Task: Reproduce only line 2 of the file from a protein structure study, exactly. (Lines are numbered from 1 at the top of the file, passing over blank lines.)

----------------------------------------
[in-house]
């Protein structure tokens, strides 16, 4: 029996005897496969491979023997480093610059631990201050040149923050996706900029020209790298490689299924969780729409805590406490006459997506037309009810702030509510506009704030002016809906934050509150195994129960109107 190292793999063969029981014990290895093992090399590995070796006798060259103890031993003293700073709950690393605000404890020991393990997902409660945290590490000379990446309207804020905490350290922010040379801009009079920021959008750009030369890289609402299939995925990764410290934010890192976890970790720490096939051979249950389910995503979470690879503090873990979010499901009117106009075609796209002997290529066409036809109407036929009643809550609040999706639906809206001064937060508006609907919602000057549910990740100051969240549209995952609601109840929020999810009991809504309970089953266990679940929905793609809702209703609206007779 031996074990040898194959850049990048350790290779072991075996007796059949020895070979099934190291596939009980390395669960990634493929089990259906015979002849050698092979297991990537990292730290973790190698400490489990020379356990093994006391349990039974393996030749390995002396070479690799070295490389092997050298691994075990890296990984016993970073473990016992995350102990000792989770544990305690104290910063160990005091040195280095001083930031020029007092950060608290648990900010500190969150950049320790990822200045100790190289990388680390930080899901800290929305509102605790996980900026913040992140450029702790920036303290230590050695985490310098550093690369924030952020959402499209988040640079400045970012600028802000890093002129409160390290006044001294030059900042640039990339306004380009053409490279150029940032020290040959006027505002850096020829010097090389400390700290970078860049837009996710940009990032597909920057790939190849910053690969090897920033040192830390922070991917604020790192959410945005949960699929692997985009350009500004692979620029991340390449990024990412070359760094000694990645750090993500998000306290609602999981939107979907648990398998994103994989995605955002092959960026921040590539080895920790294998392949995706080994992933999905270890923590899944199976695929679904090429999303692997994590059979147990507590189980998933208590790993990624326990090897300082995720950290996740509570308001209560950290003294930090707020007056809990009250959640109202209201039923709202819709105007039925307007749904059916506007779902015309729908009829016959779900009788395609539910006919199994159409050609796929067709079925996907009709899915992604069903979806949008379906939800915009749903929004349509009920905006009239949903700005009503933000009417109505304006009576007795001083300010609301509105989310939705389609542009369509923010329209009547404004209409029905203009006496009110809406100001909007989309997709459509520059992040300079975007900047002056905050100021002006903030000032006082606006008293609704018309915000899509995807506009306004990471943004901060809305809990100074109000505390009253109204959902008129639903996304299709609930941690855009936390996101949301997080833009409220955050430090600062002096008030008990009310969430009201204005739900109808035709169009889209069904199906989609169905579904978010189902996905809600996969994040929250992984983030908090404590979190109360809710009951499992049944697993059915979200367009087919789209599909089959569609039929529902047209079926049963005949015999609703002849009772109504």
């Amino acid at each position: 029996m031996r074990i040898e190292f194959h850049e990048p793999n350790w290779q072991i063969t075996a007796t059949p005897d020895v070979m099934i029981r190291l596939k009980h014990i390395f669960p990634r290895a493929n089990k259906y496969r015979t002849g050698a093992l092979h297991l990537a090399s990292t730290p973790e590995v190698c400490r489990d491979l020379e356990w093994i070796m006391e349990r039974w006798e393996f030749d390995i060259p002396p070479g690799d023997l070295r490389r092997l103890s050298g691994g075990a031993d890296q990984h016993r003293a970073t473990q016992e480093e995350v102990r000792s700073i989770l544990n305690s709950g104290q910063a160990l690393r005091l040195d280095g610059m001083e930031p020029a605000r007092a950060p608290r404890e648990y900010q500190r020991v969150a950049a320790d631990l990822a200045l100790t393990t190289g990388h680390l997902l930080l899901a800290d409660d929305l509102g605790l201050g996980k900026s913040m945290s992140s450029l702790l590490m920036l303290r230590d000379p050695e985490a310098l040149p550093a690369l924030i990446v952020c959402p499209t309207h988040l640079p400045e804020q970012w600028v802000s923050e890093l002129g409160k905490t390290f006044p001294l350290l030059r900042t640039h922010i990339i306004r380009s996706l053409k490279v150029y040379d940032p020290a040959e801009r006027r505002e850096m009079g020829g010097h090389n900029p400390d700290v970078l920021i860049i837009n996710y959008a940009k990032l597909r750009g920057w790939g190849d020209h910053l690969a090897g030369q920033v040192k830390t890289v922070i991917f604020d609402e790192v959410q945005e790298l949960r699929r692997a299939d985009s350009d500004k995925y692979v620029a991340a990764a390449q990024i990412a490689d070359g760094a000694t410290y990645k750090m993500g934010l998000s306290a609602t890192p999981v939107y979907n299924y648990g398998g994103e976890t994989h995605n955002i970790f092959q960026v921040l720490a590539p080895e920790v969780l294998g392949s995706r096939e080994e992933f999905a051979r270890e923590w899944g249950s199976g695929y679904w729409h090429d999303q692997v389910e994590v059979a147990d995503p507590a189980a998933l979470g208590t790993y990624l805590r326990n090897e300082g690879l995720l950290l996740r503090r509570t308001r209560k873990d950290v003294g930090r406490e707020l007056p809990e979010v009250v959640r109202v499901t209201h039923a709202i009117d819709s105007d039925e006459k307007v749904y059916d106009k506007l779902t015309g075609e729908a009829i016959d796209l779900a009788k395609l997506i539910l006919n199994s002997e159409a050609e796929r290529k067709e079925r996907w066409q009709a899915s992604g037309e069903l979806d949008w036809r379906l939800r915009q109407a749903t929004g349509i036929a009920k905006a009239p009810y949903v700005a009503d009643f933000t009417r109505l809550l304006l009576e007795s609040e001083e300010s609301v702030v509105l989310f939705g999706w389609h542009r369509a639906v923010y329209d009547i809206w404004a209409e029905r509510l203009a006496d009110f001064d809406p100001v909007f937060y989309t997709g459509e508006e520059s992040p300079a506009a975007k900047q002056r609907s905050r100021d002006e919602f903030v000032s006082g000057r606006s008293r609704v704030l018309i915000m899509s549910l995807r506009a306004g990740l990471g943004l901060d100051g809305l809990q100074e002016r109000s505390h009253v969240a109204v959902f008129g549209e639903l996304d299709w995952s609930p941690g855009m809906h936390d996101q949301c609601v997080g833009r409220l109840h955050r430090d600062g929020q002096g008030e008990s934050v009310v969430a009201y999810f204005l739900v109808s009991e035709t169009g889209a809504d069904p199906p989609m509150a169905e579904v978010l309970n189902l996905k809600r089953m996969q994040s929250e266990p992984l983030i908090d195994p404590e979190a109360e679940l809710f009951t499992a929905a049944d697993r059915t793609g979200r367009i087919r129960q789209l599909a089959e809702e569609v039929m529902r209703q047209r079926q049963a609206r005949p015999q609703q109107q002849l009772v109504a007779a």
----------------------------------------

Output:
């Protein structure tokens, strides 16, 4: 029996005897496969491979023997480093610059631990201050040149923050996706900029020209790298490689299924969780729409805590406490006459997506037309009810702030509510506009704030002016809906934050509150195994129960109107 190292793999063969029981014990290895093992090399590995070796006798060259103890031993003293700073709950690393605000404890020991393990997902409660945290590490000379990446309207804020905490350290922010040379801009009079920021959008750009030369890289609402299939995925990764410290934010890192976890970790720490096939051979249950389910995503979470690879503090873990979010499901009117106009075609796209002997290529066409036809109407036929009643809550609040999706639906809206001064937060508006609907919602000057549910990740100051969240549209995952609601109840929020999810009991809504309970089953266990679940929905793609809702209703609206007779 031996074990040898194959850049990048350790290779072991075996007796059949020895070979099934190291596939009980390395669960990634493929089990259906015979002849050698092979297991990537990292730290973790190698400490489990020379356990093994006391349990039974393996030749390995002396070479690799070295490389092997050298691994075990890296990984016993970073473990016992995350102990000792989770544990305690104290910063160990005091040195280095001083930031020029007092950060608290648990900010500190969150950049320790990822200045100790190289990388680390930080899901800290929305509102605790996980900026913040992140450029702790920036303290230590050695985490310098550093690369924030952020959402499209988040640079400045970012600028802000890093002129409160390290006044001294030059900042640039990339306004380009053409490279150029940032020290040959006027505002850096020829010097090389400390700290970078860049837009996710940009990032597909920057790939190849910053690969090897920033040192830390922070991917604020790192959410945005949960699929692997985009350009500004692979620029991340390449990024990412070359760094000694990645750090993500998000306290609602999981939107979907648990398998994103994989995605955002092959960026921040590539080895920790294998392949995706080994992933999905270890923590899944199976695929679904090429999303692997994590059979147990507590189980998933208590790993990624326990090897300082995720950290996740509570308001209560950290003294930090707020007056809990009250959640109202209201039923709202819709105007039925307007749904059916506007779902015309729908009829016959779900009788395609539910006919199994159409050609796929067709079925996907009709899915992604069903979806949008379906939800915009749903929004349509009920905006009239949903700005009503933000009417109505304006009576007795001083300010609301509105989310939705389609542009369509923010329209009547404004209409029905203009006496009110809406100001909007989309997709459509520059992040300079975007900047002056905050100021002006903030000032006082606006008293609704018309915000899509995807506009306004990471943004901060809305809990100074109000505390009253109204959902008129639903996304299709609930941690855009936390996101949301997080833009409220955050430090600062002096008030008990009310969430009201204005739900109808035709169009889209069904199906989609169905579904978010189902996905809600996969994040929250992984983030908090404590979190109360809710009951499992049944697993059915979200367009087919789209599909089959569609039929529902047209079926049963005949015999609703002849009772109504």